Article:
Saturday, January 21, 2012

Of Course it's the Neck

brancabstract 7/7

This morning when I woke, I felt as if I had been run over.  A long stressful week professionally, ending with an 11 hour day Friday.  The sonic assault of my professional environment seems to take a great toll on me these days.  After rising I wrote briefly and read a few pages from Thich Nhat Hanh's Breathe, You Are Alive: The Sutra on the Full Awareness of Breathing, which  I've been studying since October.  Grateful for the day off, I was in a place where I just did not want to decide what to do today.  Fortunately I have my morning routine, and my loving wife with whom I practice.

She reviewed the Blue Heron Walking form from the Qi Gong class which I could not attend this week.  Becoming confused with the form, I wanted to let go of Qi Gong altogether.  Fortunately, she continued and I followed.  Taking us through forms which I am familiar, slowly my body let go of the stress and found release.  Towards the end of the session, we were standing and pausing, allowing the Qi to consolidate.  I found myself in a slightly unfamiliar stance, that had a sense of rightness.  I savored this moment for a bit as she began moving through the word for the day.  Smiling I began to move again, knowing that I can not hold onto anything, and just must continue to arrive in each moment.  An extremely pleasant contrast to the last couple hours of work yesterday.

Later in the day I was unclear with what to do next, so I rested.  After waking from my nap, I stayed in bed and meditated on the body.  Finding again the area of discomfort on my right forearm, I noticed a tightness below the right shoulder that appeared to be working to "hold" the shoulder in position.  As I just now tried to locate this area, I noticed the relationship between this "muscle" below the shoulder and movement I found myself doing while playing tonight.

Revisiting an exercise from Pedro de Alcanatara's excellent book Indirect Procedures: A Musician's Guide to the Alexander Technique (Clarendon Paperbacks) I was putting a rest in during the second beat of a measure.  This brief inhibition of my regular playing, has proved illuminating when I worked with this previously.  I was also playing the piece slower than usual, focusing on observing the use of my right hand.  As I approached a section that I generally play with great intensity, I found my head slightly scrunching down and to the right.  Certainly not a surprise that a poor use of the neck would impact my playing from an Alexander viewpoint, but I was fascinated with finding this particular quirk on my own.  As I continued working in this manner, I noticed this again in relationship to a "mistake."  Subtle and as I write this I sense a dropping in my shoulder for some reason.  Pausing to inhibit my typing and thinking through the AT directions.  As I scrunch the neck and slightly lift the shoulder, I sense the "muscular holding" previously referred to.  Playing with this again there appears to be a habit of this "scrunch of neck and lift of shoulder " in my use.  No idea how this habit developed or why.  Now at least I have a sense of what I am working with.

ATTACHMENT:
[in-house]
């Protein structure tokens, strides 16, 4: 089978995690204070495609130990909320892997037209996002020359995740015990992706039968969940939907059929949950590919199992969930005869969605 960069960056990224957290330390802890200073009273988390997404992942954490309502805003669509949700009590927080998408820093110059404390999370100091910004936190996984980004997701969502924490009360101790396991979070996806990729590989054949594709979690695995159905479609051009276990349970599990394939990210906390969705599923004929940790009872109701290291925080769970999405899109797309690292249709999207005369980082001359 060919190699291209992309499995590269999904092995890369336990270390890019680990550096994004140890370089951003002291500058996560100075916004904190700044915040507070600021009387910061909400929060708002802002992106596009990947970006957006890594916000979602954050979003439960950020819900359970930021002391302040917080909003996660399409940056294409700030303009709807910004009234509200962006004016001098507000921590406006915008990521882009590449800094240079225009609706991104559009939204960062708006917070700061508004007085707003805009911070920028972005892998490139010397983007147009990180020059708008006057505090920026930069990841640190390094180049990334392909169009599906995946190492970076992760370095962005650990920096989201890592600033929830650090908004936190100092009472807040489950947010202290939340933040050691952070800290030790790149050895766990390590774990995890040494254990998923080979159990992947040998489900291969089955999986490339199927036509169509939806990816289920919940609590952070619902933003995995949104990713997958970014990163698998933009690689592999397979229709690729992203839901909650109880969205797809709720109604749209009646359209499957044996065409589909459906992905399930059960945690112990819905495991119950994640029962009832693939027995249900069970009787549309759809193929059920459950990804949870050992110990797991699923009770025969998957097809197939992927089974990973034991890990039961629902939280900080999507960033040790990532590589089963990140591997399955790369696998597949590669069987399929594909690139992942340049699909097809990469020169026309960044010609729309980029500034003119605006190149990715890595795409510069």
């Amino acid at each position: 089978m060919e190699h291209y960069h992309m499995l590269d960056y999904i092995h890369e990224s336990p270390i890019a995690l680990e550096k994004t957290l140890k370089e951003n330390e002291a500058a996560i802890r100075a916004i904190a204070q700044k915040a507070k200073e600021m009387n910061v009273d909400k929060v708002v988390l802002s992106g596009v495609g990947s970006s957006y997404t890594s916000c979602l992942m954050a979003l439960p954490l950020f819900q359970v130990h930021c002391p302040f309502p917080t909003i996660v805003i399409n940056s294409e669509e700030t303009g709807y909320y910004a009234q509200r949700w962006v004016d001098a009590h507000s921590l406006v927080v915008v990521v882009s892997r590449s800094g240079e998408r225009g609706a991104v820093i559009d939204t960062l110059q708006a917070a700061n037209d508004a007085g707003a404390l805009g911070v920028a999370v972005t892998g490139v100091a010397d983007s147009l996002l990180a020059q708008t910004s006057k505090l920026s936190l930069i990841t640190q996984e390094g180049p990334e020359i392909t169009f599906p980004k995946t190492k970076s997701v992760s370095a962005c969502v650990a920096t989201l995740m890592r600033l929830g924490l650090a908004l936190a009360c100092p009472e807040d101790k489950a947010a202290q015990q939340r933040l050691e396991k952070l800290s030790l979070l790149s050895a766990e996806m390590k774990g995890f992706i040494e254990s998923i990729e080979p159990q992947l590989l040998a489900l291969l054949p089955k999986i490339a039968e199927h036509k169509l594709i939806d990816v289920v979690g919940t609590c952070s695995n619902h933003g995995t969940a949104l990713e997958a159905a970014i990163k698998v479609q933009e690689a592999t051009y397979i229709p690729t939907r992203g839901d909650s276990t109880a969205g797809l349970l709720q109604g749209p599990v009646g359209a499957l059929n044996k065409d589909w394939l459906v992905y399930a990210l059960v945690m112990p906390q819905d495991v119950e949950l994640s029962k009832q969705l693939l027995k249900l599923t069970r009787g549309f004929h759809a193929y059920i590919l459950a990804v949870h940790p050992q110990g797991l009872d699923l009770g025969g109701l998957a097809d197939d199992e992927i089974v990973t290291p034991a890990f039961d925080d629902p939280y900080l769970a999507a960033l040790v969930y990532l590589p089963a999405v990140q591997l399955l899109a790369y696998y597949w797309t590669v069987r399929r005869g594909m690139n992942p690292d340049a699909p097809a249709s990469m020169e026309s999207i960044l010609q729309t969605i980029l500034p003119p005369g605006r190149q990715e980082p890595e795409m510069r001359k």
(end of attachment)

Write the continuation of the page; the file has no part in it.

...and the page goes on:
Photo by Luca Biada.


  1. Very nice! Thank you for sharing this experience of moving mindfully through your day!

  2. Thanks for your interest Jennifer. I'm enjoying your blog also.

  3. Thanks for sharing your explorings & discoverings Patrick. One of the things I appreciate about Mr A is that he doesn't ask "why". He merely invites us to observe/sense and then....: Do Nothing About It! b/c to do means to judge. [why else would I 'fix' something?!] To do means to let my Ego jerk me around [...never thought about it this way]. But in that delicious space-between, AKA inhibition, my Body Wisdom/ my Self can begin finding its own right way of being.

    Also: thanks to your wife & the Blue Heron Walking....